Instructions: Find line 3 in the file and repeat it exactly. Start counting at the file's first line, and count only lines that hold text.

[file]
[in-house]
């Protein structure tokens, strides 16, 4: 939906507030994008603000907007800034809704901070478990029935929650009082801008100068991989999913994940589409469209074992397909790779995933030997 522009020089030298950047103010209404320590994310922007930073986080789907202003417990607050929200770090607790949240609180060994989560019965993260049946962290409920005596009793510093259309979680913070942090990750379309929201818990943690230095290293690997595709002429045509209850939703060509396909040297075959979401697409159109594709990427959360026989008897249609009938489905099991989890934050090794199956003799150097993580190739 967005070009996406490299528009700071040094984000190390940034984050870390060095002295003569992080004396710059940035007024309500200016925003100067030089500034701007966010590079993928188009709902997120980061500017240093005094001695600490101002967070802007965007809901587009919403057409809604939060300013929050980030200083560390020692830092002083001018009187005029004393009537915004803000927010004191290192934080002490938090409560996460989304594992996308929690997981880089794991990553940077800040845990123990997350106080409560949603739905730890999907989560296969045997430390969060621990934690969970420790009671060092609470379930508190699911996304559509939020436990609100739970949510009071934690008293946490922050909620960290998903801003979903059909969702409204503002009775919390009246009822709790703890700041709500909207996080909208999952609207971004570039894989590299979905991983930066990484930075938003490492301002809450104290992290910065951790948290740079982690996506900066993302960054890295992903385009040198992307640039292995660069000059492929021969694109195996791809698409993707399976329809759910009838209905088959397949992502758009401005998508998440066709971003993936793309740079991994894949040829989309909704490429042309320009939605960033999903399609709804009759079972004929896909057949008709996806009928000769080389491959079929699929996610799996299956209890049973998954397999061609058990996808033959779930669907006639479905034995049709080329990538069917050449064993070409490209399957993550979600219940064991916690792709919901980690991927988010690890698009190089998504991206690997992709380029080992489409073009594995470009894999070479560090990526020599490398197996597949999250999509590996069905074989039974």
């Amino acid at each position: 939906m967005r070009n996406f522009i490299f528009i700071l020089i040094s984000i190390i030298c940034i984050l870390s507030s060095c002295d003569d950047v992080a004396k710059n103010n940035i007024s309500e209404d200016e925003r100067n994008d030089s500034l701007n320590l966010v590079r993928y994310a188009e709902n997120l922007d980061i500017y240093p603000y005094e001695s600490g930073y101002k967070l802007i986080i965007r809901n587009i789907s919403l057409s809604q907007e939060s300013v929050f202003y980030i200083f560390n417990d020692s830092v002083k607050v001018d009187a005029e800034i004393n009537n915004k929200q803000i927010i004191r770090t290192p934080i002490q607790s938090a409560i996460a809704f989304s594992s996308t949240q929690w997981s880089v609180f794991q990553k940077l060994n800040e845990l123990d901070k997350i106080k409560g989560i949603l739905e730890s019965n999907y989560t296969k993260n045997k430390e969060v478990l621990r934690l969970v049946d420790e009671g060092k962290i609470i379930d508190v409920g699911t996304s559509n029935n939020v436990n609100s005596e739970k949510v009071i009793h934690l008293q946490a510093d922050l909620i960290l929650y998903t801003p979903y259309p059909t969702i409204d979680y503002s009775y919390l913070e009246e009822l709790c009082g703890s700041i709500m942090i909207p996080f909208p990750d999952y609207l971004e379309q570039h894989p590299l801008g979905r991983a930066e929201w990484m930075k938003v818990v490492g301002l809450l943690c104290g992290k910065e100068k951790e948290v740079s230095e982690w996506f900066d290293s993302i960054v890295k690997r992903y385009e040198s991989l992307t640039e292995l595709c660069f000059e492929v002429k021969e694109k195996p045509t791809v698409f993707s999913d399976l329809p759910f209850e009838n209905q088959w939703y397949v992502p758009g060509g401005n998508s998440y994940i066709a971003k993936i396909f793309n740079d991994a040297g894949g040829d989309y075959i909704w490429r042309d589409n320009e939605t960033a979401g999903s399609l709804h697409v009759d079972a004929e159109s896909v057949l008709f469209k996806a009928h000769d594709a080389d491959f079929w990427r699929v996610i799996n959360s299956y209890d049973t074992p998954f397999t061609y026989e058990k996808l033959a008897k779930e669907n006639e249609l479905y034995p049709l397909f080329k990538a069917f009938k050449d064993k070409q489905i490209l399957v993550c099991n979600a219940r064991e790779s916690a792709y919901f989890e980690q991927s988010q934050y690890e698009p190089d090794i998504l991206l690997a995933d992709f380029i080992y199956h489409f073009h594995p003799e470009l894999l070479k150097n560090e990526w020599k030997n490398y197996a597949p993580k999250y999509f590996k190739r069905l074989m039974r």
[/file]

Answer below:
């Amino acid at each position: 939906m967005r070009n996406f522009i490299f528009i700071l020089i040094s984000i190390i030298c940034i984050l870390s507030s060095c002295d003569d950047v992080a004396k710059n103010n940035i007024s309500e209404d200016e925003r100067n994008d030089s500034l701007n320590l966010v590079r993928y994310a188009e709902n997120l922007d980061i500017y240093p603000y005094e001695s600490g930073y101002k967070l802007i986080i965007r809901n587009i789907s919403l057409s809604q907007e939060s300013v929050f202003y980030i200083f560390n417990d020692s830092v002083k607050v001018d009187a005029e800034i004393n009537n915004k929200q803000i927010i004191r770090t290192p934080i002490q607790s938090a409560i996460a809704f989304s594992s996308t949240q929690w997981s880089v609180f794991q990553k940077l060994n800040e845990l123990d901070k997350i106080k409560g989560i949603l739905e730890s019965n999907y989560t296969k993260n045997k430390e969060v478990l621990r934690l969970v049946d420790e009671g060092k962290i609470i379930d508190v409920g699911t996304s559509n029935n939020v436990n609100s005596e739970k949510v009071i009793h934690l008293q946490a510093d922050l909620i960290l929650y998903t801003p979903y259309p059909t969702i409204d979680y503002s009775y919390l913070e009246e009822l709790c009082g703890s700041i709500m942090i909207p996080f909208p990750d999952y609207l971004e379309q570039h894989p590299l801008g979905r991983a930066e929201w990484m930075k938003v818990v490492g301002l809450l943690c104290g992290k910065e100068k951790e948290v740079s230095e982690w996506f900066d290293s993302i960054v890295k690997r992903y385009e040198s991989l992307t640039e292995l595709c660069f000059e492929v002429k021969e694109k195996p045509t791809v698409f993707s999913d399976l329809p759910f209850e009838n209905q088959w939703y397949v992502p758009g060509g401005n998508s998440y994940i066709a971003k993936i396909f793309n740079d991994a040297g894949g040829d989309y075959i909704w490429r042309d589409n320009e939605t960033a979401g999903s399609l709804h697409v009759d079972a004929e159109s896909v057949l008709f469209k996806a009928h000769d594709a080389d491959f079929w990427r699929v996610i799996n959360s299956y209890d049973t074992p998954f397999t061609y026989e058990k996808l033959a008897k779930e669907n006639e249609l479905y034995p049709l397909f080329k990538a069917f009938k050449d064993k070409q489905i490209l399957v993550c099991n979600a219940r064991e790779s916690a792709y919901f989890e980690q991927s988010q934050y690890e698009p190089d090794i998504l991206l690997a995933d992709f380029i080992y199956h489409f073009h594995p003799e470009l894999l070479k150097n560090e990526w020599k030997n490398y197996a597949p993580k999250y999509f590996k190739r069905l074989m039974r």